Raw Potatoes can be risky for your pup, especially if it has any green parts or sprouts.  Potatoes contain solanin, a toxin that can cause drooling, vomiting, diarrhea and severe stomach upset.

Wild mushrooms can be pretty, but they can also be deadly for dogs.  Symptoms of mushroom poisoning can range from vomiting and hallucinating to liver failure and death.  There are many different species of mushrooms and toxicity levels differ, so to be safe, keep your animal away from all wild mushrooms.

Apple Cores with seeds and stems are a no no.  It's fine for your dog to eat an apple slice or two but don't give him the core, seeds, stems and leaves which contain cyanide, a toxin that can cause dilated puples, panting, difficulty breathing and shock.  You'll also want to be cautious about other fruits with seeds, such as watermelon - offer only the fruit, not the seeds, stems or leaves.

Stone fruits like peaches, nectarines, plums and cherries are not safe for dogs - their pits can be choking hazards.  And choking isn't the only problem with these fruits.  The stems, leaves and pits of apricots, plums, peaches and cherries also contain cyanide.

Rhubarb Leaves are toxic to pets so if you're making a rhubarb pie, make sure you carefully dispose of the leaves.  They can cause kidney failure and tremors.

Wednesday, January 21, 2015

Surprising Ways to Use Honey

This article was on the Today.Com site.  It's gives us Ladies, and some men too, multiple uses of Honey.  I personally am looking forward to trying some of these.

Experiencing a rough patch? Mix equal parts olive oil and honey to create a thick lotion. Rub on dry skin and let sit for 10-20 minutes before rinsing the area for smooth (and staying) results.

This use of honey for skin brings a little sweetness to your lips. Combine 1 teaspoon of honey with 1/2 cup of natural beeswax (grated), 10 drops of lemon essential oil, 2 drops of vitamin E oil and 1/4 cup of coconut oil. Once blended into an even (and creamy) concoction, separate mixture into small containers with lids (should make about 12 mini batches).

Combine 2 teaspoons of brown sugar, 1 teaspoon of honey and 1 teaspoon of water in a microwave-safe container, then heat in the microwave or above the stove until the mixture turns brown (approximately 30 seconds). Let cool, thinning the mixture with more water if it appears too thick. Use a small spatula to thinly apply wax to skin, then apply a muslin cloth strip, pressing and smoothing in the direction of hair before peeling back in a swift motion.

Add a teaspoon of honey to regular shampoo to smooth damaged tresses, or combine with a teaspoon of olive oil for deeper conditioning. Apply to hair and let soak for 15 minutes (add 10 minutes for more damaged strands) before shampooing as usual.

Combine 2 tablespoons of honey and 1 cup hot water and let solution dissolve for about 10 minutes. Add 2-3 drops of lavender essential oil, then pour in bath water.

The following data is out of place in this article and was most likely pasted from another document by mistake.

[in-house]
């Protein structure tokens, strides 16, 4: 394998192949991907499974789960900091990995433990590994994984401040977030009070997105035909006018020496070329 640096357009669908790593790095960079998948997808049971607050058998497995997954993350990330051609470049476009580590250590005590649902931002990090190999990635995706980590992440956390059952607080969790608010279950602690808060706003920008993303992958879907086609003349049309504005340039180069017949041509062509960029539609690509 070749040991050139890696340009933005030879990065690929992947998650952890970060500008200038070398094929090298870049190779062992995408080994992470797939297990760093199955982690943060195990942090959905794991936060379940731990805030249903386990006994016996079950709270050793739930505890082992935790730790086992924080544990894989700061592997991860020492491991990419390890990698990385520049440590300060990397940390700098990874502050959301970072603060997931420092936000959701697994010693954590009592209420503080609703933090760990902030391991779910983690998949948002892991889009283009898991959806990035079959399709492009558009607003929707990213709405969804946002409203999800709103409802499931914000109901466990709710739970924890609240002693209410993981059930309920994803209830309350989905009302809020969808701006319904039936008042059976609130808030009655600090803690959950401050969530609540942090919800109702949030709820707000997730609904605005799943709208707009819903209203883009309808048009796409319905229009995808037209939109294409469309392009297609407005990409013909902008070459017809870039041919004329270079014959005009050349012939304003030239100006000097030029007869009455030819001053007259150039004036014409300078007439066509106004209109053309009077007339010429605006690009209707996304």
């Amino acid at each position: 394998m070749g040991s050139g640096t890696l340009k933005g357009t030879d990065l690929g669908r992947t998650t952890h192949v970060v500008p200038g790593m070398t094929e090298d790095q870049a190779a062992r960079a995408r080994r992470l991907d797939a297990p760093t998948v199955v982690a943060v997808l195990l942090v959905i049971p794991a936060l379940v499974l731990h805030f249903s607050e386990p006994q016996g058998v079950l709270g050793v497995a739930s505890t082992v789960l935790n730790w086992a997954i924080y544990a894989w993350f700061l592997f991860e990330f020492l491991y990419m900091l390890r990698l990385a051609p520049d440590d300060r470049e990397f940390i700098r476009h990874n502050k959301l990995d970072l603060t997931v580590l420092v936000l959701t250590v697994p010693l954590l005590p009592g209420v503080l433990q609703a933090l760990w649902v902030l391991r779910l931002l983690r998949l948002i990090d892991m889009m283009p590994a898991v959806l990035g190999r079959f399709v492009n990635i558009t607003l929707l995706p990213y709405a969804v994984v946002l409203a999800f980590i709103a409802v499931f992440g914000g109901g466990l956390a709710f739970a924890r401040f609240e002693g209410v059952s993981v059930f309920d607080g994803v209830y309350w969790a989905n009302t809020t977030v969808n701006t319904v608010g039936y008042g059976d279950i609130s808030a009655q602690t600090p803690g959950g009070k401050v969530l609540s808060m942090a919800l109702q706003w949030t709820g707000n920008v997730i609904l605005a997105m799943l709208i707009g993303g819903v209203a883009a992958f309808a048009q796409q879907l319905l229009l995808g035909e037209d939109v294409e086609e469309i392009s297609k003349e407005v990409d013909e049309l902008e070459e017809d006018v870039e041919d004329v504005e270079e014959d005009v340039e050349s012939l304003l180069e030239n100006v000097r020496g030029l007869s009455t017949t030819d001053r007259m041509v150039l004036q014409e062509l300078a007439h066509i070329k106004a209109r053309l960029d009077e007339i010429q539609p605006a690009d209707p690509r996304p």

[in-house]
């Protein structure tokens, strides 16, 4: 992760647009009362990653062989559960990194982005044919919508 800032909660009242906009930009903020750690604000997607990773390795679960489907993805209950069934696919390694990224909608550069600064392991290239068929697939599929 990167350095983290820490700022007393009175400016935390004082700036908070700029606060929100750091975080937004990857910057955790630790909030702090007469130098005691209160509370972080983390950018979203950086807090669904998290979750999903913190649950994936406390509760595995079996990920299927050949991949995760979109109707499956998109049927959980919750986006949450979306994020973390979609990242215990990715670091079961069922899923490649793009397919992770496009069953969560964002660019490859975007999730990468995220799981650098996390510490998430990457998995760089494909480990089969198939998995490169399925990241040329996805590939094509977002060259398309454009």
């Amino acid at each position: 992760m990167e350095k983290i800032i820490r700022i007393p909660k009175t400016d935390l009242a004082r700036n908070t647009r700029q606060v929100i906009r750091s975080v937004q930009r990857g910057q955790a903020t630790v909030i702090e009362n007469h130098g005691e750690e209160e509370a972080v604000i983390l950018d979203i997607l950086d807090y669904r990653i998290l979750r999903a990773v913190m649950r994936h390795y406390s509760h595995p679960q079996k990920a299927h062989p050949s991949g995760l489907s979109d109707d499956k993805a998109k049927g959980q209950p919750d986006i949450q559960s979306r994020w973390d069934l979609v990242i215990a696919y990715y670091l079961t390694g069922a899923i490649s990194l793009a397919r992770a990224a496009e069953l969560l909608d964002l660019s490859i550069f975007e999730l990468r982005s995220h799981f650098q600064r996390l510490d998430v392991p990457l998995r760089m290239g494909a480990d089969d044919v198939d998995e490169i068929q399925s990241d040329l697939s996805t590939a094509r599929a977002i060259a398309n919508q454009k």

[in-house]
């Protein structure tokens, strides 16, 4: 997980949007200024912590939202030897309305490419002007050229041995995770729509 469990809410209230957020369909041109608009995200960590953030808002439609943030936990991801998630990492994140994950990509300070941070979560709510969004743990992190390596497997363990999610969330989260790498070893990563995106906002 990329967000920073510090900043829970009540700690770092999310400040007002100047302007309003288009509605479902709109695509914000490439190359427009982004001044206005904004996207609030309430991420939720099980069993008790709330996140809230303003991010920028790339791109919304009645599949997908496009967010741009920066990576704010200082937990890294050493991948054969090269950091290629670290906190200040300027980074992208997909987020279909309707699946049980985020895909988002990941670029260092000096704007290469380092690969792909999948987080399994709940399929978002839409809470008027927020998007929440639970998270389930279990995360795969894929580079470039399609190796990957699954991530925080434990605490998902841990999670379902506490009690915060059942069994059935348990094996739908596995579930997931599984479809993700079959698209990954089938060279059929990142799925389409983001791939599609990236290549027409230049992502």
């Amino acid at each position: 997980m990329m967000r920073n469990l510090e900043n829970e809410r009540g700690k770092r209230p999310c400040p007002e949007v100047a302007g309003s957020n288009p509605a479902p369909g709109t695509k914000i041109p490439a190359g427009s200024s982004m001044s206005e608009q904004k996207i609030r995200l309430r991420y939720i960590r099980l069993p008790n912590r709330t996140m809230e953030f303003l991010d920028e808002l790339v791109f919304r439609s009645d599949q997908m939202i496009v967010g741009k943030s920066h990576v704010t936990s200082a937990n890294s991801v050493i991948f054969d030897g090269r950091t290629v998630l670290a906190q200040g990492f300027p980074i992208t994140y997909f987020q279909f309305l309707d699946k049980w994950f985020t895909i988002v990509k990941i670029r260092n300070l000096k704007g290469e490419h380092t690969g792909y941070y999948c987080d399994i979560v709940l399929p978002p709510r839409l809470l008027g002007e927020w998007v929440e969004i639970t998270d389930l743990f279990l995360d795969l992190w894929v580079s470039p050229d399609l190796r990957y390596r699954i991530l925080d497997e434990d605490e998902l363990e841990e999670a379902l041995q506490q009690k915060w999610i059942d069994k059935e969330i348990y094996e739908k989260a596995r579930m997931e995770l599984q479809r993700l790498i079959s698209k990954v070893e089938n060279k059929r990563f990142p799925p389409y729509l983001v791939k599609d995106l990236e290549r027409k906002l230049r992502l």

Reserve a little dab of honey for skin and apply to blemishes, then keep covered with a Band-Aid for 30 minutes. (Honey also works as an antiseptic for burns and abrasions.)

Combine 2 teaspoons of milk with 2 tablespoons of honey. Smooth solution over face and let it sit for 10 minutes before washing off.

Melt 1.5 ounces of beeswax and 3 ounces of apricot kernel oil in the microwave. Stir in 1 tablespoon of honey and, once cooled, divide into small tins for quick cuticle repair on the go.

Stir a couple pinches of ground nuts into a tablespoon of honey (adding a squirt of lemon juice). While the ground nuts exfoliate and the lemon juice brightens, the honey will moisturize for a smooth surface.

Using honey for skin doesn't just involve softening. Proving one of the easiest (and better smelling) wart removers, apply honey to problem area twice a day until you see results.


Add a tablespoon of honey to a liter of water and, after shampooing, rinse your hair with this concoction to tame fly-aways. THROAT SOOTHER: Mix 2 tablespoons of honey and 2 tablespoons of lemon juice in 1 cup of water. Heat and stir.

Tuesday, January 6, 2015

How to Dodge the Flu

It's too late for me since I'm just getting over the flu but hopefully this information from the Today Health will help you.  Here’s how you can minimize your chances of getting the flu:

1. Wash your hands. It’ll protect you from all sorts of nasty bugs, from influenza to one of the hundreds of common cold viruses. Viruses and bacteria are most often carried on your fingers – they can live on surfaces such as table tops and get carried to the eyes, nose or mouth.
A quick rinse isn’t enough. You’re trying to remove sticky germs, so lather up, wash the whole hand and sing the “Happy Birthday” song twice (to yourself if you don’t want people staring at you) while soaping and rinsing. Schools, especially, should encourage and facilitate frequent hand-washing, public health experts say.

2. Get vaccinated. The flu vaccine isn’t a perfect match for all the flu circulating this year, but it can protect against some of the strains. Flu vaccines are formulated to protect against either three or four of the circulating flu viruses. And experts say even if you get infected, having been vaccinated can reduce the severity of illness.